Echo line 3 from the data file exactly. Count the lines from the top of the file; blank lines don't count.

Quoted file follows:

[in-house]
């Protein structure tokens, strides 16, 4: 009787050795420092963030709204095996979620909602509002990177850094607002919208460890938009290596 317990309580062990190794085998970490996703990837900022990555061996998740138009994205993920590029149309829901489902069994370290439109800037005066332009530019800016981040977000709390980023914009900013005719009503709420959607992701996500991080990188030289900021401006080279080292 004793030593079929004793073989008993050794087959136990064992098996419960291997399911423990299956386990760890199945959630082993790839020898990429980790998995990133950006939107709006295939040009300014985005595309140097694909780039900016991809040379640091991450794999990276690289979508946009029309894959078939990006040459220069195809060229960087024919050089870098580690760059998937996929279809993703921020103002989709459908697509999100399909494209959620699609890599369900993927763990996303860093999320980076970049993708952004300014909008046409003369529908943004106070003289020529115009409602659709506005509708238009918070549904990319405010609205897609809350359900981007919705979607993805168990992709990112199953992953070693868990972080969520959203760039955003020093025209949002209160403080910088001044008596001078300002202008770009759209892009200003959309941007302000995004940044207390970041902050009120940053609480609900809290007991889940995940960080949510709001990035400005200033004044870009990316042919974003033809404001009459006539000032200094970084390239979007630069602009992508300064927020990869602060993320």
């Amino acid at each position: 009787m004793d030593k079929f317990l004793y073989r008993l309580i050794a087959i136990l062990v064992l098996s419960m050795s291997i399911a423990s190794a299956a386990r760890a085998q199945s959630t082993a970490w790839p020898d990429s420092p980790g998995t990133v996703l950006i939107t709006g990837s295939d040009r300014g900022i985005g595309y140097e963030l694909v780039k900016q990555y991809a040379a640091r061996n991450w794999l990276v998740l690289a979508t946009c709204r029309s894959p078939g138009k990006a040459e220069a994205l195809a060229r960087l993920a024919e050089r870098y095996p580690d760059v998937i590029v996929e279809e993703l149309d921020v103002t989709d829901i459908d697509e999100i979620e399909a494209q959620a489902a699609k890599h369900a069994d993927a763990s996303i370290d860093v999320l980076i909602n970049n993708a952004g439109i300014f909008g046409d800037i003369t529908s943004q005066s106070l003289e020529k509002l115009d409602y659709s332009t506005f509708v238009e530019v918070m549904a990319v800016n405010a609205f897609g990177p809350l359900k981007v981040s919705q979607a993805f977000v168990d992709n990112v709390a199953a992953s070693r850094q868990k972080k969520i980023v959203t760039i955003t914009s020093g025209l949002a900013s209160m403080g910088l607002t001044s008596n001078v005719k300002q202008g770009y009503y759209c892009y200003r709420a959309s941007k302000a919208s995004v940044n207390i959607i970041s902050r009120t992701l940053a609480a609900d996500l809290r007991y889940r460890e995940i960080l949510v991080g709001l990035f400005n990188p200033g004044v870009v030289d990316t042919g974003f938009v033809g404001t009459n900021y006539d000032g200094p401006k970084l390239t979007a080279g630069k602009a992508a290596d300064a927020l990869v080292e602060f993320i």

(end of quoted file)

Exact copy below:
């Amino acid at each position: 009787m004793d030593k079929f317990l004793y073989r008993l309580i050794a087959i136990l062990v064992l098996s419960m050795s291997i399911a423990s190794a299956a386990r760890a085998q199945s959630t082993a970490w790839p020898d990429s420092p980790g998995t990133v996703l950006i939107t709006g990837s295939d040009r300014g900022i985005g595309y140097e963030l694909v780039k900016q990555y991809a040379a640091r061996n991450w794999l990276v998740l690289a979508t946009c709204r029309s894959p078939g138009k990006a040459e220069a994205l195809a060229r960087l993920a024919e050089r870098y095996p580690d760059v998937i590029v996929e279809e993703l149309d921020v103002t989709d829901i459908d697509e999100i979620e399909a494209q959620a489902a699609k890599h369900a069994d993927a763990s996303i370290d860093v999320l980076i909602n970049n993708a952004g439109i300014f909008g046409d800037i003369t529908s943004q005066s106070l003289e020529k509002l115009d409602y659709s332009t506005f509708v238009e530019v918070m549904a990319v800016n405010a609205f897609g990177p809350l359900k981007v981040s919705q979607a993805f977000v168990d992709n990112v709390a199953a992953s070693r850094q868990k972080k969520i980023v959203t760039i955003t914009s020093g025209l949002a900013s209160m403080g910088l607002t001044s008596n001078v005719k300002q202008g770009y009503y759209c892009y200003r709420a959309s941007k302000a919208s995004v940044n207390i959607i970041s902050r009120t992701l940053a609480a609900d996500l809290r007991y889940r460890e995940i960080l949510v991080g709001l990035f400005n990188p200033g004044v870009v030289d990316t042919g974003f938009v033809g404001t009459n900021y006539d000032g200094p401006k970084l390239t979007a080279g630069k602009a992508a290596d300064a927020l990869v080292e602060f993320i």